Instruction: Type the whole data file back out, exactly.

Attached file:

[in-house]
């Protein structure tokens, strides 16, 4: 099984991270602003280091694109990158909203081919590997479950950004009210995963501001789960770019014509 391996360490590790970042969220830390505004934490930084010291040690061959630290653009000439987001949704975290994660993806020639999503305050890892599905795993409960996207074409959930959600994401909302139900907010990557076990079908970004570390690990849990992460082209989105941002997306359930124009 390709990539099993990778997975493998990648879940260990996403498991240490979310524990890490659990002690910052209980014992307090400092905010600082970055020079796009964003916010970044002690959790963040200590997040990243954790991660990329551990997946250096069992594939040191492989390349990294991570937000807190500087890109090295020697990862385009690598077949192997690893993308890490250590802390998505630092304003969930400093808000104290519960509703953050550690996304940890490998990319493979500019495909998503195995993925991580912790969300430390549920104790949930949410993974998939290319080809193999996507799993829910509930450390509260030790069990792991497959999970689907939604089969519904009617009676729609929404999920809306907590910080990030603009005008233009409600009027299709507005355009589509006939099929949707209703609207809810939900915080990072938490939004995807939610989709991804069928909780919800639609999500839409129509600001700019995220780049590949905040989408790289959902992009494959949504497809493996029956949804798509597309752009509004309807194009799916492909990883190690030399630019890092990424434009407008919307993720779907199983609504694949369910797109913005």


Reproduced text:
[in-house]
């Protein structure tokens, strides 16, 4: 099984991270602003280091694109990158909203081919590997479950950004009210995963501001789960770019014509 391996360490590790970042969220830390505004934490930084010291040690061959630290653009000439987001949704975290994660993806020639999503305050890892599905795993409960996207074409959930959600994401909302139900907010990557076990079908970004570390690990849990992460082209989105941002997306359930124009 390709990539099993990778997975493998990648879940260990996403498991240490979310524990890490659990002690910052209980014992307090400092905010600082970055020079796009964003916010970044002690959790963040200590997040990243954790991660990329551990997946250096069992594939040191492989390349990294991570937000807190500087890109090295020697990862385009690598077949192997690893993308890490250590802390998505630092304003969930400093808000104290519960509703953050550690996304940890490998990319493979500019495909998503195995993925991580912790969300430390549920104790949930949410993974998939290319080809193999996507799993829910509930450390509260030790069990792991497959999970689907939604089969519904009617009676729609929404999920809306907590910080990030603009005008233009409600009027299709507005355009589509006939099929949707209703609207809810939900915080990072938490939004995807939610989709991804069928909780919800639609999500839409129509600001700019995220780049590949905040989408790289959902992009494959949504497809493996029956949804798509597309752009509004309807194009799916492909990883190690030399630019890092990424434009407008919307993720779907199983609504694949369910797109913005």